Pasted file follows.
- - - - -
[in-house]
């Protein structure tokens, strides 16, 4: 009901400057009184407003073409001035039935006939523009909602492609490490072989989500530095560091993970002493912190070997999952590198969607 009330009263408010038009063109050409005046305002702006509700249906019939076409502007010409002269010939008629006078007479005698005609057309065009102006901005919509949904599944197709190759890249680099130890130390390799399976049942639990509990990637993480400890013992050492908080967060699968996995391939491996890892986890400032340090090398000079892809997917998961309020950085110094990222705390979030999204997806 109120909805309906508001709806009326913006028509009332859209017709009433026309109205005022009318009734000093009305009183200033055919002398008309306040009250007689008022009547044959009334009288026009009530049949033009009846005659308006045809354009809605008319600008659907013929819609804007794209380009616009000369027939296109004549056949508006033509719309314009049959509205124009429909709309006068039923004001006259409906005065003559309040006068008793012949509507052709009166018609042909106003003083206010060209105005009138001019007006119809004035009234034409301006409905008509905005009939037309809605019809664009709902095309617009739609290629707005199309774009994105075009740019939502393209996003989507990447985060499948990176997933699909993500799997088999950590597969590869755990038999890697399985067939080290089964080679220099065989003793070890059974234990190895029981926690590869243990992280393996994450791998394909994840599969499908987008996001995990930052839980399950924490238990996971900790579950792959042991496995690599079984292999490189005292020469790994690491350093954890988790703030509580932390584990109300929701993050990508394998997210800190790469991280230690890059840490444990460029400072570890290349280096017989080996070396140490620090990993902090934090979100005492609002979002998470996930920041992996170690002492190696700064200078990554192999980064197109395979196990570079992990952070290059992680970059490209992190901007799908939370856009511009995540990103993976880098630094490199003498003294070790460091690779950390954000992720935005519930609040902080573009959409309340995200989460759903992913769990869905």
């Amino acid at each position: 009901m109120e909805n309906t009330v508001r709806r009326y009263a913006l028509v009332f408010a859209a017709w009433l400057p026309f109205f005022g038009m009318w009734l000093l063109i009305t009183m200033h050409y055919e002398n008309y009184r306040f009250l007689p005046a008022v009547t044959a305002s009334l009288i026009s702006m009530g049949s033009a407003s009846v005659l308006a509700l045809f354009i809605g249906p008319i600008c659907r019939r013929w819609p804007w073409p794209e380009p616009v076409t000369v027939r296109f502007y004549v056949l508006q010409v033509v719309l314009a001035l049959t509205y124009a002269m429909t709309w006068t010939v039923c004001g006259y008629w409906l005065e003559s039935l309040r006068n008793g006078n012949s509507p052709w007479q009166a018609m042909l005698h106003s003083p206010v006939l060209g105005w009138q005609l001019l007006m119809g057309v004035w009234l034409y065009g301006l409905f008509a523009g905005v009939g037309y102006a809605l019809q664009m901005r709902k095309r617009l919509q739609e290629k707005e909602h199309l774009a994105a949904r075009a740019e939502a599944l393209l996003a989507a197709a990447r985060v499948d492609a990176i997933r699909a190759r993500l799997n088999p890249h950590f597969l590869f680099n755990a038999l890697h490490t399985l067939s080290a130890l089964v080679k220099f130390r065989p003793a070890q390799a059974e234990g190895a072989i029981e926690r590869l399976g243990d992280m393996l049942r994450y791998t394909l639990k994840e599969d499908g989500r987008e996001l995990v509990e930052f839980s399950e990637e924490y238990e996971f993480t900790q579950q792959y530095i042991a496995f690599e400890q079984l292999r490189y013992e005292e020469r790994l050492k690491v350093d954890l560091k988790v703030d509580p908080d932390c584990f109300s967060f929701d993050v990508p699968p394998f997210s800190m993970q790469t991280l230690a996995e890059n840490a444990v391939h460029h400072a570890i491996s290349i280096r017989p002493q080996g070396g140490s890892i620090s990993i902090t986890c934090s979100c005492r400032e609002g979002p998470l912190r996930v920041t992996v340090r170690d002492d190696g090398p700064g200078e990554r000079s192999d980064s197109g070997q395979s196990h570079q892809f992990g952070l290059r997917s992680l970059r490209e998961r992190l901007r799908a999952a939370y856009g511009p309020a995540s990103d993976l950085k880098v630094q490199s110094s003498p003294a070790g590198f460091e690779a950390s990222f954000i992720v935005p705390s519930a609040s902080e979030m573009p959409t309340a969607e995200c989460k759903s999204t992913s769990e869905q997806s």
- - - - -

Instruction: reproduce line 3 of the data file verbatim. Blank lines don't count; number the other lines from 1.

């Amino acid at each position: 009901m109120e909805n309906t009330v508001r709806r009326y009263a913006l028509v009332f408010a859209a017709w009433l400057p026309f109205f005022g038009m009318w009734l000093l063109i009305t009183m200033h050409y055919e002398n008309y009184r306040f009250l007689p005046a008022v009547t044959a305002s009334l009288i026009s702006m009530g049949s033009a407003s009846v005659l308006a509700l045809f354009i809605g249906p008319i600008c659907r019939r013929w819609p804007w073409p794209e380009p616009v076409t000369v027939r296109f502007y004549v056949l508006q010409v033509v719309l314009a001035l049959t509205y124009a002269m429909t709309w006068t010939v039923c004001g006259y008629w409906l005065e003559s039935l309040r006068n008793g006078n012949s509507p052709w007479q009166a018609m042909l005698h106003s003083p206010v006939l060209g105005w009138q005609l001019l007006m119809g057309v004035w009234l034409y065009g301006l409905f008509a523009g905005v009939g037309y102006a809605l019809q664009m901005r709902k095309r617009l919509q739609e290629k707005e909602h199309l774009a994105a949904r075009a740019e939502a599944l393209l996003a989507a197709a990447r985060v499948d492609a990176i997933r699909a190759r993500l799997n088999p890249h950590f597969l590869f680099n755990a038999l890697h490490t399985l067939s080290a130890l089964v080679k220099f130390r065989p003793a070890q390799a059974e234990g190895a072989i029981e926690r590869l399976g243990d992280m393996l049942r994450y791998t394909l639990k994840e599969d499908g989500r987008e996001l995990v509990e930052f839980s399950e990637e924490y238990e996971f993480t900790q579950q792959y530095i042991a496995f690599e400890q079984l292999r490189y013992e005292e020469r790994l050492k690491v350093d954890l560091k988790v703030d509580p908080d932390c584990f109300s967060f929701d993050v990508p699968p394998f997210s800190m993970q790469t991280l230690a996995e890059n840490a444990v391939h460029h400072a570890i491996s290349i280096r017989p002493q080996g070396g140490s890892i620090s990993i902090t986890c934090s979100c005492r400032e609002g979002p998470l912190r996930v920041t992996v340090r170690d002492d190696g090398p700064g200078e990554r000079s192999d980064s197109g070997q395979s196990h570079q892809f992990g952070l290059r997917s992680l970059r490209e998961r992190l901007r799908a999952a939370y856009g511009p309020a995540s990103d993976l950085k880098v630094q490199s110094s003498p003294a070790g590198f460091e690779a950390s990222f954000i992720v935005p705390s519930a609040s902080e979030m573009p959409t309340a969607e995200c989460k759903s999204t992913s769990e869905q997806s």